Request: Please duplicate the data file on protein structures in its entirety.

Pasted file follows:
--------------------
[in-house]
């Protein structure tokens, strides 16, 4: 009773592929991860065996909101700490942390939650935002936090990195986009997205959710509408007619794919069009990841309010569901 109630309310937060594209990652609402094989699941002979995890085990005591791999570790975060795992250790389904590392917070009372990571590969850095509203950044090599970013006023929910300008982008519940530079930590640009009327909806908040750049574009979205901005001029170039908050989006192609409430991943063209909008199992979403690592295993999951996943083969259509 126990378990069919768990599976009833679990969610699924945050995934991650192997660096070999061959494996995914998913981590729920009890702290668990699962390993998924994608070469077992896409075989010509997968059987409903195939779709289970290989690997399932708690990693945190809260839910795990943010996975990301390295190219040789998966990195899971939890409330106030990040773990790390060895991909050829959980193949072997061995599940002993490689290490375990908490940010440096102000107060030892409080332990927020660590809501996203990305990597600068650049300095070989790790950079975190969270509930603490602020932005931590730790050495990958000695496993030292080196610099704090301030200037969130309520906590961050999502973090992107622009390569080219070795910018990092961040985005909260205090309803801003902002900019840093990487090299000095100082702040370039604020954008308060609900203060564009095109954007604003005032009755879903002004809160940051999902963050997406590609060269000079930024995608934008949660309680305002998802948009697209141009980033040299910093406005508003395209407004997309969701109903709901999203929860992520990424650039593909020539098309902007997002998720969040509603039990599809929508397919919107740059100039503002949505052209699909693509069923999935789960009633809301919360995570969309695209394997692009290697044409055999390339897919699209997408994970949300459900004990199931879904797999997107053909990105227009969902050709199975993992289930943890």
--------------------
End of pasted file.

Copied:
[in-house]
């Protein structure tokens, strides 16, 4: 009773592929991860065996909101700490942390939650935002936090990195986009997205959710509408007619794919069009990841309010569901 109630309310937060594209990652609402094989699941002979995890085990005591791999570790975060795992250790389904590392917070009372990571590969850095509203950044090599970013006023929910300008982008519940530079930590640009009327909806908040750049574009979205901005001029170039908050989006192609409430991943063209909008199992979403690592295993999951996943083969259509 126990378990069919768990599976009833679990969610699924945050995934991650192997660096070999061959494996995914998913981590729920009890702290668990699962390993998924994608070469077992896409075989010509997968059987409903195939779709289970290989690997399932708690990693945190809260839910795990943010996975990301390295190219040789998966990195899971939890409330106030990040773990790390060895991909050829959980193949072997061995599940002993490689290490375990908490940010440096102000107060030892409080332990927020660590809501996203990305990597600068650049300095070989790790950079975190969270509930603490602020932005931590730790050495990958000695496993030292080196610099704090301030200037969130309520906590961050999502973090992107622009390569080219070795910018990092961040985005909260205090309803801003902002900019840093990487090299000095100082702040370039604020954008308060609900203060564009095109954007604003005032009755879903002004809160940051999902963050997406590609060269000079930024995608934008949660309680305002998802948009697209141009980033040299910093406005508003395209407004997309969701109903709901999203929860992520990424650039593909020539098309902007997002998720969040509603039990599809929508397919919107740059100039503002949505052209699909693509069923999935789960009633809301919360995570969309695209394997692009290697044409055999390339897919699209997408994970949300459900004990199931879904797999997107053909990105227009969902050709199975993992289930943890």